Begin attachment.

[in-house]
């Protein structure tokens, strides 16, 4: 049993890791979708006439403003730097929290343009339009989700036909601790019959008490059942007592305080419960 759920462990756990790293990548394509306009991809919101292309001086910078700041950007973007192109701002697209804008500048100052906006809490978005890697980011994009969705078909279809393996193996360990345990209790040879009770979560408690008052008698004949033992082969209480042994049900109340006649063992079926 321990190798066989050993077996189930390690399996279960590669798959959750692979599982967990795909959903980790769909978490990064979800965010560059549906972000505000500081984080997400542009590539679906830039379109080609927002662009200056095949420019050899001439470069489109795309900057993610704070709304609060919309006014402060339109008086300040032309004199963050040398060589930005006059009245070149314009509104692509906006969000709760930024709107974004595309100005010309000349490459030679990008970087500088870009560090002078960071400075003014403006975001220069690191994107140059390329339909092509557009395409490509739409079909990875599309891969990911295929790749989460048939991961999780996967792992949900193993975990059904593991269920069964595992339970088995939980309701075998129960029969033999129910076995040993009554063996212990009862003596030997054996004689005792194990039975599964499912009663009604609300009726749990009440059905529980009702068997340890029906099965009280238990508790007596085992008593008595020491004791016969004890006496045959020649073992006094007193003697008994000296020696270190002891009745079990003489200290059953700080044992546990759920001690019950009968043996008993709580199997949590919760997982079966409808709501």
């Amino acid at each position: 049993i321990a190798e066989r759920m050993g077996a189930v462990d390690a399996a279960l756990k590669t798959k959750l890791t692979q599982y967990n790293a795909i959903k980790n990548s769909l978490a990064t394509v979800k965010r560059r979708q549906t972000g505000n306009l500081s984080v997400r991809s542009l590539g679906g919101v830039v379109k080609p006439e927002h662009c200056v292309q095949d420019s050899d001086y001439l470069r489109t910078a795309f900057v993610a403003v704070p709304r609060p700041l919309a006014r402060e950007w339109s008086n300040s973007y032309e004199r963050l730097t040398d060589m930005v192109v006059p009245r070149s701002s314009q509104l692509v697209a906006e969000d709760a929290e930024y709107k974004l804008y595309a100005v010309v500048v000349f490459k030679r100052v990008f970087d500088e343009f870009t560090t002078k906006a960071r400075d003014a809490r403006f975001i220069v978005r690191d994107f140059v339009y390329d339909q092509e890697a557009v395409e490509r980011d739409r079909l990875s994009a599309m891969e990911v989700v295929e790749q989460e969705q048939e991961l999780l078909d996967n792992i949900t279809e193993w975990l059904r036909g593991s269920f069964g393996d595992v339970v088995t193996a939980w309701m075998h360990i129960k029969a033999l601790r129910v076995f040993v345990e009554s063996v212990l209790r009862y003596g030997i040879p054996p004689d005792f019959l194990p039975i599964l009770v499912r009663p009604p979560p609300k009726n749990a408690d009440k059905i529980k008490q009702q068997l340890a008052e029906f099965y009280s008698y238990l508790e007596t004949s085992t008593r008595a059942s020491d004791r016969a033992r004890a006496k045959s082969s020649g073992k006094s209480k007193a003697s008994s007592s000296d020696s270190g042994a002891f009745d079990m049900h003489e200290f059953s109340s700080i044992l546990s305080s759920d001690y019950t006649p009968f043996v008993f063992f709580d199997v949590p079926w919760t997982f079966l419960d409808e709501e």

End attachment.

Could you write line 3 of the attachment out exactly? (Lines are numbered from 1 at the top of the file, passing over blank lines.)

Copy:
């Amino acid at each position: 049993i321990a190798e066989r759920m050993g077996a189930v462990d390690a399996a279960l756990k590669t798959k959750l890791t692979q599982y967990n790293a795909i959903k980790n990548s769909l978490a990064t394509v979800k965010r560059r979708q549906t972000g505000n306009l500081s984080v997400r991809s542009l590539g679906g919101v830039v379109k080609p006439e927002h662009c200056v292309q095949d420019s050899d001086y001439l470069r489109t910078a795309f900057v993610a403003v704070p709304r609060p700041l919309a006014r402060e950007w339109s008086n300040s973007y032309e004199r963050l730097t040398d060589m930005v192109v006059p009245r070149s701002s314009q509104l692509v697209a906006e969000d709760a929290e930024y709107k974004l804008y595309a100005v010309v500048v000349f490459k030679r100052v990008f970087d500088e343009f870009t560090t002078k906006a960071r400075d003014a809490r403006f975001i220069v978005r690191d994107f140059v339009y390329d339909q092509e890697a557009v395409e490509r980011d739409r079909l990875s994009a599309m891969e990911v989700v295929e790749q989460e969705q048939e991961l999780l078909d996967n792992i949900t279809e193993w975990l059904r036909g593991s269920f069964g393996d595992v339970v088995t193996a939980w309701m075998h360990i129960k029969a033999l601790r129910v076995f040993v345990e009554s063996v212990l209790r009862y003596g030997i040879p054996p004689d005792f019959l194990p039975i599964l009770v499912r009663p009604p979560p609300k009726n749990a408690d009440k059905i529980k008490q009702q068997l340890a008052e029906f099965y009280s008698y238990l508790e007596t004949s085992t008593r008595a059942s020491d004791r016969a033992r004890a006496k045959s082969s020649g073992k006094s209480k007193a003697s008994s007592s000296d020696s270190g042994a002891f009745d079990m049900h003489e200290f059953s109340s700080i044992l546990s305080s759920d001690y019950t006649p009968f043996v008993f063992f709580d199997v949590p079926w919760t997982f079966l419960d409808e709501e």